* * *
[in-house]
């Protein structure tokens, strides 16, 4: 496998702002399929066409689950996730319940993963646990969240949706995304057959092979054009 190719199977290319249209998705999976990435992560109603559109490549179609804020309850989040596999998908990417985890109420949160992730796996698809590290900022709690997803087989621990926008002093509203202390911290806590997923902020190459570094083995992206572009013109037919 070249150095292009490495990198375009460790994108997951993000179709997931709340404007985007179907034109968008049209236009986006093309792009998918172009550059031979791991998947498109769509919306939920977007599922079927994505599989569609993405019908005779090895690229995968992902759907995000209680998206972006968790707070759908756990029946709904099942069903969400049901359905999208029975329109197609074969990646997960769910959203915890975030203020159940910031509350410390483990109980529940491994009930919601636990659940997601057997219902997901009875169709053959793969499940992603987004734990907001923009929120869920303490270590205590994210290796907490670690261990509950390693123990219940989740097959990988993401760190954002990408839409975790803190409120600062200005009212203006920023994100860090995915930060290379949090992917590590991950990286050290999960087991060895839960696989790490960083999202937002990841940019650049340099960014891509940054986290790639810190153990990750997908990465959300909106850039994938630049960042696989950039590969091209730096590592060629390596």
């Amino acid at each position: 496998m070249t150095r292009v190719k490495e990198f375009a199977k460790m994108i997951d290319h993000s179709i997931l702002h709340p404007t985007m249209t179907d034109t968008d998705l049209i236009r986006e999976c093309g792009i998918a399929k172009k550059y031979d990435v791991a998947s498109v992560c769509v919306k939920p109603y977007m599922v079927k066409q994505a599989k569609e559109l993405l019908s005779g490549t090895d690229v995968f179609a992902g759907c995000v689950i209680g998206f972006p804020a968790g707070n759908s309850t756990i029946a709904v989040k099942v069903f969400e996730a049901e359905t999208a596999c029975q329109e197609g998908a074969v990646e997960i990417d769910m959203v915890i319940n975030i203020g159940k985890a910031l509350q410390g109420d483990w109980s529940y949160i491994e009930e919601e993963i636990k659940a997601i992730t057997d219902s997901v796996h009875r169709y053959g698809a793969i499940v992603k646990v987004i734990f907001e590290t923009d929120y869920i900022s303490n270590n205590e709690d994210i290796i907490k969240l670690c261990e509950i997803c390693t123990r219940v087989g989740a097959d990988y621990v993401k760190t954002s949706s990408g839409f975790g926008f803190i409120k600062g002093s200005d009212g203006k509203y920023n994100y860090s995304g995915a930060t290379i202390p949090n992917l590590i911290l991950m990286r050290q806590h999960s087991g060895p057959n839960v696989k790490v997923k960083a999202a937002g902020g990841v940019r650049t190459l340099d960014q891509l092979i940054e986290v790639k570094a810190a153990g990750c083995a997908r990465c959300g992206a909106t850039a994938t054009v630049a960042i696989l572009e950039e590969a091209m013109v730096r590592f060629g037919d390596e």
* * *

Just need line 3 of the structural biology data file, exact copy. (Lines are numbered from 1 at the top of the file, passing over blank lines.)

């Amino acid at each position: 496998m070249t150095r292009v190719k490495e990198f375009a199977k460790m994108i997951d290319h993000s179709i997931l702002h709340p404007t985007m249209t179907d034109t968008d998705l049209i236009r986006e999976c093309g792009i998918a399929k172009k550059y031979d990435v791991a998947s498109v992560c769509v919306k939920p109603y977007m599922v079927k066409q994505a599989k569609e559109l993405l019908s005779g490549t090895d690229v995968f179609a992902g759907c995000v689950i209680g998206f972006p804020a968790g707070n759908s309850t756990i029946a709904v989040k099942v069903f969400e996730a049901e359905t999208a596999c029975q329109e197609g998908a074969v990646e997960i990417d769910m959203v915890i319940n975030i203020g159940k985890a910031l509350q410390g109420d483990w109980s529940y949160i491994e009930e919601e993963i636990k659940a997601i992730t057997d219902s997901v796996h009875r169709y053959g698809a793969i499940v992603k646990v987004i734990f907001e590290t923009d929120y869920i900022s303490n270590n205590e709690d994210i290796i907490k969240l670690c261990e509950i997803c390693t123990r219940v087989g989740a097959d990988y621990v993401k760190t954002s949706s990408g839409f975790g926008f803190i409120k600062g002093s200005d009212g203006k509203y920023n994100y860090s995304g995915a930060t290379i202390p949090n992917l590590i911290l991950m990286r050290q806590h999960s087991g060895p057959n839960v696989k790490v997923k960083a999202a937002g902020g990841v940019r650049t190459l340099d960014q891509l092979i940054e986290v790639k570094a810190a153990g990750c083995a997908r990465c959300g992206a909106t850039a994938t054009v630049a960042i696989l572009e950039e590969a091209m013109v730096r590592f060629g037919d390596e």